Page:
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    Re: [RC] free choice mineral/salt supplement - Susan Garlinghouse

    You can look at the ingredients list on the label and see if they've used a
    carrier ingredient (usually some sort of grain by-product with a hefty
    helping of molasses) to make the block more palatable.  So, yup, some horses
    will just chow down and eat the whole thing like a great big cookie.  As
    Lisa already commented, just straight minerals often taste yucky (magnesium
    is especially nasty---range cattle supplements are virtually required to be
    mixed with something better tasting so the cows will eat it, otherwise
    they'll happily die of a magnesium deficiency right next to a magnesium
    It's not harmful as long as the kidneys are in good shape and plenty of
    water is available, but eating the whole thing doesnt mean the horse was
    deficient in minerals by that enormous amount.  I think the main point to be
    remembered about free choice minerals of any sort is that sodium is the only
    mineral that horses will consistently develop an appetite for, and even then
    it's not a particularly precise appetite---that is, if the horse eats 5
    ounces of salt, the true deficiency might be either more or less than 5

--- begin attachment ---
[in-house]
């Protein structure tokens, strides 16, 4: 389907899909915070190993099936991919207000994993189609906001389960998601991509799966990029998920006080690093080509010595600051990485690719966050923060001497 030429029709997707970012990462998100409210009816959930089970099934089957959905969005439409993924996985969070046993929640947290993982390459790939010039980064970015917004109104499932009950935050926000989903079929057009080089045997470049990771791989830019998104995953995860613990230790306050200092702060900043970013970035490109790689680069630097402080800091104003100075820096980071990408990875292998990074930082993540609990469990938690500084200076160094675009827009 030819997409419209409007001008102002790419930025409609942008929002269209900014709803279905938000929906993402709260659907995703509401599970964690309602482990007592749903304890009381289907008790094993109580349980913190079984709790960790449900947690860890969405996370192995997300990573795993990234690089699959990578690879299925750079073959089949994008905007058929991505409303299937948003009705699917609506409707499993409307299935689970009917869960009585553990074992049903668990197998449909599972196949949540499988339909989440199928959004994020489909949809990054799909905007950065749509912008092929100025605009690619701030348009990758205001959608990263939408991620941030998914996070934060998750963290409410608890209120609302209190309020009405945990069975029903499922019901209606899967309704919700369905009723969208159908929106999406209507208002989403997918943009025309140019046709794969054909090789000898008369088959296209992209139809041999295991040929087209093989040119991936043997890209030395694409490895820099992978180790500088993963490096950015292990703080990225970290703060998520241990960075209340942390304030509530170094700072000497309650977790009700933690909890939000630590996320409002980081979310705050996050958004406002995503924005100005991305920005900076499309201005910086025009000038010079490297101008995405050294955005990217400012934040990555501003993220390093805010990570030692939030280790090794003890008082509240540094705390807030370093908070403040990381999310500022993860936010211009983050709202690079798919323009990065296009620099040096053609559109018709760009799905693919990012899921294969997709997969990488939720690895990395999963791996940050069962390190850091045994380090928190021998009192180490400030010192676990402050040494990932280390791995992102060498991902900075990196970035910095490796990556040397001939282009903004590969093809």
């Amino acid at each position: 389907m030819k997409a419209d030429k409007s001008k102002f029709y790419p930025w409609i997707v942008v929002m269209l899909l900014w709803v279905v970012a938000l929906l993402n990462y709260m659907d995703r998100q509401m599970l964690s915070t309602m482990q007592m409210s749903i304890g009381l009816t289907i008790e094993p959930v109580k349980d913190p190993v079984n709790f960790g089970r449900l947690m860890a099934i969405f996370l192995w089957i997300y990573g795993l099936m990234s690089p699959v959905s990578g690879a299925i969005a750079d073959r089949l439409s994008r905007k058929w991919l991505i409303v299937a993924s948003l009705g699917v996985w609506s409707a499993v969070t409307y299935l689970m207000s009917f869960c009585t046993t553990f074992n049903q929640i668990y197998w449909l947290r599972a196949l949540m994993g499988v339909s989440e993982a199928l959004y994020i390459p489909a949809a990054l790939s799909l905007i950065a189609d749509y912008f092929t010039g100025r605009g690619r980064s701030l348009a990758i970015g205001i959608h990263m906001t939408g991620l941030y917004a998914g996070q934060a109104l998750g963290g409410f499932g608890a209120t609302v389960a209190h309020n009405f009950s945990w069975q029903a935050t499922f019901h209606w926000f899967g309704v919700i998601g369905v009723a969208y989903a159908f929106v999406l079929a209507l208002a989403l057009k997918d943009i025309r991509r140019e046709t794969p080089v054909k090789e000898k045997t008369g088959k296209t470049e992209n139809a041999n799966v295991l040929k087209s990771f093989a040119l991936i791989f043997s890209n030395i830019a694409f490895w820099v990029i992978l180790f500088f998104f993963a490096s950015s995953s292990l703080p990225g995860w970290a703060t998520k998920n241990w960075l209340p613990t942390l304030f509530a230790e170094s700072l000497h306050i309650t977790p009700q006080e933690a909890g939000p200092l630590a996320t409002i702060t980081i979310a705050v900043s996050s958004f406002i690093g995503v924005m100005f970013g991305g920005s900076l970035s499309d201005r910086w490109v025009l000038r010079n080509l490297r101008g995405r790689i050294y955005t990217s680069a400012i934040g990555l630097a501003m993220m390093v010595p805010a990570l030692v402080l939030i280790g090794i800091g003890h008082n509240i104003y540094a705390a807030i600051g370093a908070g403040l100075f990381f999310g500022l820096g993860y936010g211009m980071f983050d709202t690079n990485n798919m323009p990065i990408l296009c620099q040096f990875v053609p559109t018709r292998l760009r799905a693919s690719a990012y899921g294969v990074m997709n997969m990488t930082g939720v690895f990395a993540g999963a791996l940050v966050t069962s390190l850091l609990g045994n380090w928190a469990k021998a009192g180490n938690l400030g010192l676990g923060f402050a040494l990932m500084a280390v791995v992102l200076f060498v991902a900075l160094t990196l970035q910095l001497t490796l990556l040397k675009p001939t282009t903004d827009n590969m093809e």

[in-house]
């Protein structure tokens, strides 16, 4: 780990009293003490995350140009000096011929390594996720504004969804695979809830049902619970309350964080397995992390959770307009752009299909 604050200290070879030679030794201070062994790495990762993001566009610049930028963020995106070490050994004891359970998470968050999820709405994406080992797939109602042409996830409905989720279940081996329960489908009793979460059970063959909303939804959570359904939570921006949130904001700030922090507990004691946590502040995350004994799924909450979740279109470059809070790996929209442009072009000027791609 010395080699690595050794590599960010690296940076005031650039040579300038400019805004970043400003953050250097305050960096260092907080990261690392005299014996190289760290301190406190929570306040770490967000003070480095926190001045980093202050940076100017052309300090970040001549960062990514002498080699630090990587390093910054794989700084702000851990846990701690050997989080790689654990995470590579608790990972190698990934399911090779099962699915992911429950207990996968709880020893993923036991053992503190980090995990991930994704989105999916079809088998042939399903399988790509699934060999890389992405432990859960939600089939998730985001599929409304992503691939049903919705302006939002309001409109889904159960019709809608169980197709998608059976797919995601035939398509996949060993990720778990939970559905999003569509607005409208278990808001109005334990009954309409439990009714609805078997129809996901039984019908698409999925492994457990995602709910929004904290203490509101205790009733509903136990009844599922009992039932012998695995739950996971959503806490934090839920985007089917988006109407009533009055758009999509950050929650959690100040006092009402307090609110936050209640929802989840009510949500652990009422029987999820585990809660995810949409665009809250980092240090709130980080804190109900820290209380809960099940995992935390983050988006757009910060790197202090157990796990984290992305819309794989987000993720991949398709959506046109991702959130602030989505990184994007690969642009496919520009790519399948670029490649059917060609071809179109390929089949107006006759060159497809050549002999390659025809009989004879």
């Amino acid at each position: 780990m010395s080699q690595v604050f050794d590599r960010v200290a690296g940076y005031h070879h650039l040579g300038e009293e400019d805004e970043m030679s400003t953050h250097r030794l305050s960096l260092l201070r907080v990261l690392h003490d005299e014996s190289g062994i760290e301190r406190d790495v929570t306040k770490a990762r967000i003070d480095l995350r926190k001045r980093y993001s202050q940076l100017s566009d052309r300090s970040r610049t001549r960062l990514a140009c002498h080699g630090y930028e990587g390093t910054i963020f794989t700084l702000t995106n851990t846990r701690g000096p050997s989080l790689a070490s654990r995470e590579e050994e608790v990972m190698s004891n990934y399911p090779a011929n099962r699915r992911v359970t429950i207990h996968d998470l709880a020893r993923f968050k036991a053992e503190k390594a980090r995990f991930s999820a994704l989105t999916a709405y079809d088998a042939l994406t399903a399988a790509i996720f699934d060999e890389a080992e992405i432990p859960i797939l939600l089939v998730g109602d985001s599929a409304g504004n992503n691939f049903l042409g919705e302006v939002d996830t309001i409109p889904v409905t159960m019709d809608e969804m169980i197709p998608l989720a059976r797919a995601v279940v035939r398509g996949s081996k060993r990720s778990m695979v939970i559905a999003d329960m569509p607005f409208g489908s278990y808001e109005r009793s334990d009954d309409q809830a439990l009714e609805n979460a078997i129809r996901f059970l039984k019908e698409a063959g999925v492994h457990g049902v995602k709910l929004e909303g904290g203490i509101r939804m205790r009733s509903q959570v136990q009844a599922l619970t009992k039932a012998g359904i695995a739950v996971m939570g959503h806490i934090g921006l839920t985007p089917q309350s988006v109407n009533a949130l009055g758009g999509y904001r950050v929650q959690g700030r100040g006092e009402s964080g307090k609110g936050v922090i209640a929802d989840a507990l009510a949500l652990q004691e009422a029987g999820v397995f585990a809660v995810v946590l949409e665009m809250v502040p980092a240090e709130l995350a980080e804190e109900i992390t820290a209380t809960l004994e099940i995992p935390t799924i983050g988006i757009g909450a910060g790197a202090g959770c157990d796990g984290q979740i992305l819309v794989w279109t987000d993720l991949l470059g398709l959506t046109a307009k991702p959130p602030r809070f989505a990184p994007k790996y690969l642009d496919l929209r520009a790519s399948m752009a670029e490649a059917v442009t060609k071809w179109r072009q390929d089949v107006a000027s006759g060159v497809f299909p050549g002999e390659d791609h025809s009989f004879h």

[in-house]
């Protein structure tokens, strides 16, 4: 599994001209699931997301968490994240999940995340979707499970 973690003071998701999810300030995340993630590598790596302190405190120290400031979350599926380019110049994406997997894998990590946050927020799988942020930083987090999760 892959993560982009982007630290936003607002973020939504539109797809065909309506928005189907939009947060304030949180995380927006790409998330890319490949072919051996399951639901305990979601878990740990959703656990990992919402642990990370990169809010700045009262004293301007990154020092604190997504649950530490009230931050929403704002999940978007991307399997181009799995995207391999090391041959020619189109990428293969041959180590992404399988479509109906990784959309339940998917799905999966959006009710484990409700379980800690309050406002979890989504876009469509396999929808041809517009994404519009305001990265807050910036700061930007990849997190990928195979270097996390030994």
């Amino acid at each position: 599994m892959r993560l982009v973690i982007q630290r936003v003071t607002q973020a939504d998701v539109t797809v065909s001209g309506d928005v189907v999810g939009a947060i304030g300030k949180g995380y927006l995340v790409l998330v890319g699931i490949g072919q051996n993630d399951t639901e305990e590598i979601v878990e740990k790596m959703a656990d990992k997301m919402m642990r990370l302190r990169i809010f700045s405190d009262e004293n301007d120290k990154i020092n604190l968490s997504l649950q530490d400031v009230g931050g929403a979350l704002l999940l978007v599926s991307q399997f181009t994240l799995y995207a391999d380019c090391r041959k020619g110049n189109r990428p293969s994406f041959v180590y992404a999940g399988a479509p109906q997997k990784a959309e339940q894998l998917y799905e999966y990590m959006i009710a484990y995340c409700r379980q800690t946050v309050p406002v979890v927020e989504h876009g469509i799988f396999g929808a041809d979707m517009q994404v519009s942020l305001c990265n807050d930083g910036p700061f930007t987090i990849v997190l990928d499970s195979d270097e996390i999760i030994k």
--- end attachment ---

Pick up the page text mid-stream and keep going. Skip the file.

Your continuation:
ounces.  Any other minerals mixed in with the salt are coincidentally
    ingested.  So yes, those "extra" minerals will certainly correct any
    existing deficiencies, but they might just as likely contribute to excesses
    as well.  This might especially be true of a mix being supplied to endurance
    horses eating a LOT of salt, but not necessarily needing a tremendous extra
    amount of selenium, or calcium or whatever.
    BTW, there was a recent study published looking at the differences between
    salt-deficient horses offered either loose salt or a salt block.  Both
    groups were able to eat enough salt to correct deficiencies eventually, but
    the loose salt group ate enough salt to correct the deficiency within a few
    days; while the block salt group took over a week.  The loose salt group
    also had a greater water intake than the block salt group.  Useful info,
    especially for distance horses that might not have a couple weeks of down
    time before the next ride.
    Susan G
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